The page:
The graves were spray-painted in the Jewish cemetery of Westhoffen, a town about 30 km from Strasbourg, in what is the latest in a wave of anti-Semitic attacks across the country.
Officials said that 107 graves were spray-painted with swastikas as well as the number “14” — a popular hate symbol used by white supremacists.
The discovery followed a previous incident on the same day in which the nearby village of Schafhouse-sur-Zorn was found to have hate tags in its town hall.
France’s interior minister, Christophe Castaner, arrived at Westhoffen Wednesday to condemn the desecrations, as well as to announce the creation of a national anti-hate crime office.
“I want to say to those who think they can come here in the middle of the night and tarnish the memory of those who are buried here, tarnish the memory of our French republic … I want to tell them that we will not leave them alone and our means will be mobilized to follow up and act on this,” Castaner said, according to CNN.
France is home to Europe’s largest Jewish community, with over 550,000 Jews living in the country. Only Israel and the United States have a larger Jewish population.
Unsold beer meant for World Cup will be sent to winning country, says Budweiser
‘Zombie’ virus revived after 50,000 years trapped in Siberian permafrost
Despite that figure, anti-Semitic attacks across the country are common and have increased over the last year, with 541 attacks happening in 2018 alone — a 74 per cent increase from 311 in 2017 according to statistics released by the government of France.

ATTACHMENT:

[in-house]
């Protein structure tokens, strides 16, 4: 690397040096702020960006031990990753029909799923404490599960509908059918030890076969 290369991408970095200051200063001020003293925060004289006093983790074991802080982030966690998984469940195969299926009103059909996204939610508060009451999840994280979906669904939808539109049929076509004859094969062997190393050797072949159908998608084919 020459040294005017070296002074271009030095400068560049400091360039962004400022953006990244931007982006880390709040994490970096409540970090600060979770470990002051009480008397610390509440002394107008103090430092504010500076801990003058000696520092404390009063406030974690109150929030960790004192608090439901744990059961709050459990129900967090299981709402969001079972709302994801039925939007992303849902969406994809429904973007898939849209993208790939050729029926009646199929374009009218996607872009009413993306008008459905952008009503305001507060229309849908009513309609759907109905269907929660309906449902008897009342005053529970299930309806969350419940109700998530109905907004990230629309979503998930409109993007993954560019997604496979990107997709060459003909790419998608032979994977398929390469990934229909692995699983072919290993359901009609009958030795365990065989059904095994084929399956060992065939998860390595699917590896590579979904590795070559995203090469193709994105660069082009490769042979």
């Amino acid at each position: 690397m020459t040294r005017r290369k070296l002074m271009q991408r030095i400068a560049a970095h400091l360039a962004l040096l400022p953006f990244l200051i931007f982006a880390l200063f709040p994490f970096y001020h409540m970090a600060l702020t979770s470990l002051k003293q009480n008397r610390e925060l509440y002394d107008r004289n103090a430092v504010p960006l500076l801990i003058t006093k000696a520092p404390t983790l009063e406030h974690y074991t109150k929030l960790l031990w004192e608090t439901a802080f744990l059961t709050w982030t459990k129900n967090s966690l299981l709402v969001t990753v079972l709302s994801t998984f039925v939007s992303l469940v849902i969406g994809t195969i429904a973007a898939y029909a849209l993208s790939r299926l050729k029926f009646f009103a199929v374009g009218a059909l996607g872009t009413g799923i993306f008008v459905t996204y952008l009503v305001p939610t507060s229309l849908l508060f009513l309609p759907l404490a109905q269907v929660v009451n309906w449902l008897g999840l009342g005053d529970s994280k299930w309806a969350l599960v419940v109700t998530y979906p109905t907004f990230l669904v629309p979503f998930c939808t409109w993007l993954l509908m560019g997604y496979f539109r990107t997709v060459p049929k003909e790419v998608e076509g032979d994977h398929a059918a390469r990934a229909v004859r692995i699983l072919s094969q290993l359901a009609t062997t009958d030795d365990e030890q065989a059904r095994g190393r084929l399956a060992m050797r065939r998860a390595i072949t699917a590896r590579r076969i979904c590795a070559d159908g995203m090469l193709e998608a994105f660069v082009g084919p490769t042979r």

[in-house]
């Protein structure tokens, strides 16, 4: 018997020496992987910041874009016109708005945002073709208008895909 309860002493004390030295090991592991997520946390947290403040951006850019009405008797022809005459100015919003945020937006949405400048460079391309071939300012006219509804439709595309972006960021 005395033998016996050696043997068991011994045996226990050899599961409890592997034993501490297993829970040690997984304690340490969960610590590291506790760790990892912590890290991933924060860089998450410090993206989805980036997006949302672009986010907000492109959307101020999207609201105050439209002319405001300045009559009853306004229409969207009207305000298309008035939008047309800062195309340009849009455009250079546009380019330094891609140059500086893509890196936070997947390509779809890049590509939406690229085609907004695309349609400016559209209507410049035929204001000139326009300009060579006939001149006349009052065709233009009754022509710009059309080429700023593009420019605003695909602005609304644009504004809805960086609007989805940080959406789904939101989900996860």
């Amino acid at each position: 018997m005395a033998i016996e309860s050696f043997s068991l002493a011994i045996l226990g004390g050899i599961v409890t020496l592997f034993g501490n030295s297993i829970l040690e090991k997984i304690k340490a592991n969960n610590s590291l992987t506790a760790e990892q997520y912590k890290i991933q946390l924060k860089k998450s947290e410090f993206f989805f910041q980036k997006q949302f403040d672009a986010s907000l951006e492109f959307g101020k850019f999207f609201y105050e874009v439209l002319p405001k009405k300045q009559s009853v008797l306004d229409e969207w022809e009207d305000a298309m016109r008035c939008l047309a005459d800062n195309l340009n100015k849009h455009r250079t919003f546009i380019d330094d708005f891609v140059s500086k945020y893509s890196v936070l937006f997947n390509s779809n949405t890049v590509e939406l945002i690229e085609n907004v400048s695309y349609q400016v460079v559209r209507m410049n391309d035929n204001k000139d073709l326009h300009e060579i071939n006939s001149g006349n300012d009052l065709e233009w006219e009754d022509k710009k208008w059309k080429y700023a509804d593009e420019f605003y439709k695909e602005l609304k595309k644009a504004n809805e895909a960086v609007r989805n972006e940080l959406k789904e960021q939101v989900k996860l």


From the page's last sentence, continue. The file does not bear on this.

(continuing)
French president Emmanuel Macron condemned the defacement in a tweet Tuesday evening.
“Jews are and make France,” wrote Macron.
“Those who attack them, even in their graves, are not worthy of the idea we have of France.”
France’s Alsace region, which lies on the northeastern border with Germany, has been the subject of a string of anti-Semitic attacks over the last several months.
In the French village of Quatzenheim, 96 graves at a Jewish cemetery were desecrated with swastikas in February. Last December, 37 Jewish graves were also vandalized at the Herrlisheim cemetery.
Marches and rallies have previously taken place against anti-Semitism across France in the last year, some of which where organized in direct response to hate speech spewed by Yellow Vest anti-government protesters.
Sociologist Danny Trom previously told The Associated Press that thousands of Jewish people are leaving France every year due to the rise of anti-Semitism across the country.
“It is without equivalent in the history of France,” said Trom.
“Jews have been present in France since the dawn of time. Now, the pressure is such that they are led to consider their country inhospitable.”
— With files from The Associated Press
Follow David Lao on Twitter